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CONTEXT Altered immune responses might contribute to the high morbidity and mortality observed in human immunodeficiency virus (HIV)-exposed uninfected infants. OBJECTIVE To study the association of maternal HIV infection with maternal- and infant-specific antibody levels to Haemophilus influenzae type b (Hib), pneumococcus, Bordetella pertussis antigens,(More)
HIV-exposed uninfected (HEU) infants have higher infectious morbidity than HIV-unexposed uninfected (HUU) infants. We present the clinical outcomes from a pilot cohort study of 27 HEU and 28 HUU infants. In the absence of infant malnutrition or advanced maternal HIV, HEU infants experienced a 2.74 (0.85-8.78) times greater risk of hospitalization in the(More)
The first year of life represents a time of marked susceptibility to infections; this is particularly true for regions in sub-Saharan Africa. As innate immunity directs the adaptive immune response, the observed increased risk for infection as well as a suboptimal response to vaccination in early life may be due to less effective innate immune function. In(More)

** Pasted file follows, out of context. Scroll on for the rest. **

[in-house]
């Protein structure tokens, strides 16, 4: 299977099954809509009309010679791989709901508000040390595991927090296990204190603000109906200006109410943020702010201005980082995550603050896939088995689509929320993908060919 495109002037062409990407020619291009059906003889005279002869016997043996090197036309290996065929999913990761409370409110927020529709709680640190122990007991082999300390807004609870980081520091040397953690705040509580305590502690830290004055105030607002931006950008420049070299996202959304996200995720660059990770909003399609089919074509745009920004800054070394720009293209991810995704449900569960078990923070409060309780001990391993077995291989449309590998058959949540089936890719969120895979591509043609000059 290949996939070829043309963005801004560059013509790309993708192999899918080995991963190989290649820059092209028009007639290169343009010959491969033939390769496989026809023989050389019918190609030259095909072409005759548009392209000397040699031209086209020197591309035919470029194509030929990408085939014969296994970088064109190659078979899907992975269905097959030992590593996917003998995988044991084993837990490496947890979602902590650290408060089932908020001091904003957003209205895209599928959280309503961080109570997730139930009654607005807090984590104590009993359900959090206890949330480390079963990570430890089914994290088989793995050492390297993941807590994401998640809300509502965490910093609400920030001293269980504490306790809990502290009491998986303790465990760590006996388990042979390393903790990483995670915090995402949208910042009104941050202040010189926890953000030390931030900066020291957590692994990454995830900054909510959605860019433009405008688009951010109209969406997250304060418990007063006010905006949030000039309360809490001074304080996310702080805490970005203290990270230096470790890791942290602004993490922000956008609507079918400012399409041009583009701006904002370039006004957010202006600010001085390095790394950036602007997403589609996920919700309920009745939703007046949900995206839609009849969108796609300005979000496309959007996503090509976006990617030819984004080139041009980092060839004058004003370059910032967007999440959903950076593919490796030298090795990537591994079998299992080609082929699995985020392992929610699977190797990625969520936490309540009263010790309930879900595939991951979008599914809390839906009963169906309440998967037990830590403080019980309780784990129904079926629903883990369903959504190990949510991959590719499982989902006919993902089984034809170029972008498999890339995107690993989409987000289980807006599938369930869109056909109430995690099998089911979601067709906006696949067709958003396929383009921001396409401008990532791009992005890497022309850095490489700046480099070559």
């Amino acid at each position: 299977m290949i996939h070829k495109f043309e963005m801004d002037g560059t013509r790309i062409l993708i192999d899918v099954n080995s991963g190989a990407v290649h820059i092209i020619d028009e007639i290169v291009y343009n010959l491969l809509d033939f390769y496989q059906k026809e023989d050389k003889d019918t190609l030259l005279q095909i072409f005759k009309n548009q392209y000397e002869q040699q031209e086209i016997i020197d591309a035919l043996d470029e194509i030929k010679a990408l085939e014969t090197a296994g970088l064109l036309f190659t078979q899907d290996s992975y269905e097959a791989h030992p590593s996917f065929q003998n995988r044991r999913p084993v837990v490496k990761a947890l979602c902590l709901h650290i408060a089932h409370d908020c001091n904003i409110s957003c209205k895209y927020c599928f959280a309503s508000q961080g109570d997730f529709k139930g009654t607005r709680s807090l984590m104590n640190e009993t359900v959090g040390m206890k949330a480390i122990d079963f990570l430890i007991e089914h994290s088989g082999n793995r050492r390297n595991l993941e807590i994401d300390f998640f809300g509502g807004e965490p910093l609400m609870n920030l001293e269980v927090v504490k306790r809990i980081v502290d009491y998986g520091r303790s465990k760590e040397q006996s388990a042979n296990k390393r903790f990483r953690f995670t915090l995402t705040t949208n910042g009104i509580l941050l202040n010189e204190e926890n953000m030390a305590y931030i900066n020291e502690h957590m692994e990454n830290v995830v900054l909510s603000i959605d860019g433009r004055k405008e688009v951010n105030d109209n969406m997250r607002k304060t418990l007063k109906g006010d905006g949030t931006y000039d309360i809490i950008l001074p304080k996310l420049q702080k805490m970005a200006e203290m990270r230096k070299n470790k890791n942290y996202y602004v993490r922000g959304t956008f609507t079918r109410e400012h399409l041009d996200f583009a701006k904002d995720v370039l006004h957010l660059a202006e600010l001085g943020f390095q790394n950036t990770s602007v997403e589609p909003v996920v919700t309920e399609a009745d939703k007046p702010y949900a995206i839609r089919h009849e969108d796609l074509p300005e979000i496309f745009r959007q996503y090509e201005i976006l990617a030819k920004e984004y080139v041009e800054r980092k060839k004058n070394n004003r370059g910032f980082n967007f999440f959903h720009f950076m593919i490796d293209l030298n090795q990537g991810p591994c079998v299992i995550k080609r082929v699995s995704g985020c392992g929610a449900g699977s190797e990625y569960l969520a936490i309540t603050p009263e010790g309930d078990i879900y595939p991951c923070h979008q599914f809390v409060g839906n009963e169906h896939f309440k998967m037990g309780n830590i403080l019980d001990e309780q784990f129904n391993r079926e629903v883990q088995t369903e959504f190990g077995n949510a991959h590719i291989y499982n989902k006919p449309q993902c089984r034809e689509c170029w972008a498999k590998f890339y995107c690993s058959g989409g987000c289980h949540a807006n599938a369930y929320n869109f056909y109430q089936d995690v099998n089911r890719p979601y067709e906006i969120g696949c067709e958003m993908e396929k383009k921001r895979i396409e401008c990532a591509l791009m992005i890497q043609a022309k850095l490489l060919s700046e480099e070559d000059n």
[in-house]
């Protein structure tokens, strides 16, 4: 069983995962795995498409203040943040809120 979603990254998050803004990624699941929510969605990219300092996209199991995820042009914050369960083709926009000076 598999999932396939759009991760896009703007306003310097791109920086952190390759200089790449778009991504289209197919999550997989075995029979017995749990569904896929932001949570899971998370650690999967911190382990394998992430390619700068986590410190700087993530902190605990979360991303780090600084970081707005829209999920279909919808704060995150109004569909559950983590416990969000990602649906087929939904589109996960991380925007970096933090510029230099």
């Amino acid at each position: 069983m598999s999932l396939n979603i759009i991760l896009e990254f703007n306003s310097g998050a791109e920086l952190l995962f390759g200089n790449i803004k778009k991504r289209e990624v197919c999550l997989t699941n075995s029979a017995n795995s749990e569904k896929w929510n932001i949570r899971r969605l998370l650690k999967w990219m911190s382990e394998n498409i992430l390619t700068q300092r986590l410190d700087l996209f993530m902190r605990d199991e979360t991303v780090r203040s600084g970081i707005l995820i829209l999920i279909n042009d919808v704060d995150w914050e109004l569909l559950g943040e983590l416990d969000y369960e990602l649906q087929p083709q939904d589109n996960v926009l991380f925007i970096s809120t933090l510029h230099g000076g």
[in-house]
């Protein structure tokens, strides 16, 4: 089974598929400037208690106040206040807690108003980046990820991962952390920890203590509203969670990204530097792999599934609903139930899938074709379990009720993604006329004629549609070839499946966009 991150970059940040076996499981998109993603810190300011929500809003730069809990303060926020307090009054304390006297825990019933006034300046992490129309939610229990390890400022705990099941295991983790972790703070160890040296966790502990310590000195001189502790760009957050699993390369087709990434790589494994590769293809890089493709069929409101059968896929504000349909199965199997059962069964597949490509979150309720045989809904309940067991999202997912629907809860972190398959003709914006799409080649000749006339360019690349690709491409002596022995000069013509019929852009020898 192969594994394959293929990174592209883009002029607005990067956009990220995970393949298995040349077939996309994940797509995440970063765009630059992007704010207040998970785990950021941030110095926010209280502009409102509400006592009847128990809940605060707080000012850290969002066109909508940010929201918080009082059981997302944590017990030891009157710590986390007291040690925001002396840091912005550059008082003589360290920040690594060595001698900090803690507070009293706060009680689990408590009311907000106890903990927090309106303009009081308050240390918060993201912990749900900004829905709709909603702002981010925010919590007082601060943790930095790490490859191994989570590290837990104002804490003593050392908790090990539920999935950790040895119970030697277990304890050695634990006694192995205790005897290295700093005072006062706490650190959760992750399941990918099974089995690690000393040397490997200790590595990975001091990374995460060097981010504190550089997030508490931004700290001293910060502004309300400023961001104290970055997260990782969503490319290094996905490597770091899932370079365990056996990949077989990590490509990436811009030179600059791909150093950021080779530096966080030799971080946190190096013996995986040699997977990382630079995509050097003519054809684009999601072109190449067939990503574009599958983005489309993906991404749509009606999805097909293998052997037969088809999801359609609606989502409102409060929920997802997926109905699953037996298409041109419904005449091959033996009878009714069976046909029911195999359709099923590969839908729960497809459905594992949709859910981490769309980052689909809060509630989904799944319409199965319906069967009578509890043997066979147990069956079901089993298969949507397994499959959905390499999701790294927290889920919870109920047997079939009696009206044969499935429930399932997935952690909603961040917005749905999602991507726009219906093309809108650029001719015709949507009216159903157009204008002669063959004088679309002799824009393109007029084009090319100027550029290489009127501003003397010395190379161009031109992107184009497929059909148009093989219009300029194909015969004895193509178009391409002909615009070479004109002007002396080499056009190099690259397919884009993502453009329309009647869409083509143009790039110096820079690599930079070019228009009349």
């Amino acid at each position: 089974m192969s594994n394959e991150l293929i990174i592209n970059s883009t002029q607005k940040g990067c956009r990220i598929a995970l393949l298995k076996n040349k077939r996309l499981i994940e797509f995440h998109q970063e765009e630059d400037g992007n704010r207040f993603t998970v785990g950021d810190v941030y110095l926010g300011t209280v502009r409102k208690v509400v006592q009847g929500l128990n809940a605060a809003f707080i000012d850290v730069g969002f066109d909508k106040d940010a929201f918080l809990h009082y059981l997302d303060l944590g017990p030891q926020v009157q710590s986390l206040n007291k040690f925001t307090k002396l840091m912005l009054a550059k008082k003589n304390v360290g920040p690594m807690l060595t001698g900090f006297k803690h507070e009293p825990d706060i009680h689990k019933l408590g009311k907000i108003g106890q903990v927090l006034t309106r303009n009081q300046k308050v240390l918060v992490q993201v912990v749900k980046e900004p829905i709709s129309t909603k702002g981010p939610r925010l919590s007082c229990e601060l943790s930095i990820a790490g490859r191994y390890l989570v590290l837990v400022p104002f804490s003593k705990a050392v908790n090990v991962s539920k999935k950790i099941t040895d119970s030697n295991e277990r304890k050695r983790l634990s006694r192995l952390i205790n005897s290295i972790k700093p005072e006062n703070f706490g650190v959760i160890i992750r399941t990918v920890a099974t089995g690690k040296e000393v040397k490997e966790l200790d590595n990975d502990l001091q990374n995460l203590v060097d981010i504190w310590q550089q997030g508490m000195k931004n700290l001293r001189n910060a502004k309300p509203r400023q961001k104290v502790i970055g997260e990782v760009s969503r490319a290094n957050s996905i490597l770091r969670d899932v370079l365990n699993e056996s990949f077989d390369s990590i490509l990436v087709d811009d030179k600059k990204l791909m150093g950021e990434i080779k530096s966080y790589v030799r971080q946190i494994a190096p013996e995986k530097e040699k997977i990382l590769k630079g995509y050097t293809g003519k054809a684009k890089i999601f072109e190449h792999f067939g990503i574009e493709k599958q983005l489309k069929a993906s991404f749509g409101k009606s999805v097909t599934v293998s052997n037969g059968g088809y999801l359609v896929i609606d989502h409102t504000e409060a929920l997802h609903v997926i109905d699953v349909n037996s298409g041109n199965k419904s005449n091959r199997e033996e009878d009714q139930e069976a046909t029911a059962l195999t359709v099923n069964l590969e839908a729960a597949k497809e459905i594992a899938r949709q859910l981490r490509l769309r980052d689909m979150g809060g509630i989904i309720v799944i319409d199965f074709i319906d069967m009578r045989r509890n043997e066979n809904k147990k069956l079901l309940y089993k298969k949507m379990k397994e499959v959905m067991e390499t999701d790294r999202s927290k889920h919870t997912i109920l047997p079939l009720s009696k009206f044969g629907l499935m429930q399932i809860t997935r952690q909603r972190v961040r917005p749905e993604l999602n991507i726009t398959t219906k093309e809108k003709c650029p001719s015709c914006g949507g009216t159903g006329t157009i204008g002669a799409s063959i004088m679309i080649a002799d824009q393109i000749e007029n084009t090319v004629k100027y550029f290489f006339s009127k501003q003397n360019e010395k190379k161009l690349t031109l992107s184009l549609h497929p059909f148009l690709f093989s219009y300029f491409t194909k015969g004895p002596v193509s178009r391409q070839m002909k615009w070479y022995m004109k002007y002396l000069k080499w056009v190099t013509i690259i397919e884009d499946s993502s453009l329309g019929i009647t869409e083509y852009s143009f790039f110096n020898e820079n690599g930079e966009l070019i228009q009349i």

HIV-exposed but uninfected (HEU) infants born to HIV-infected mothers from areas in the world with a high burden of infectious disease suffer higher infectious morbidity and mortality than their HIV unexposed uninfected (HUU) peers. Vaccination provides protection from infection. The possibility exists that altered response to vaccination contributes to the(More)
BACKGROUND Early in life, HIV-exposed uninfected (HEU) infants are at an increased risk of morbidity and mortality from infectious disease compared with HIV-unexposed (UE) infants. To improve our understanding of the mechanisms underlying their increased risk, we contrasted innate immune development between HEU and UE infants in a developing world setting,(More)
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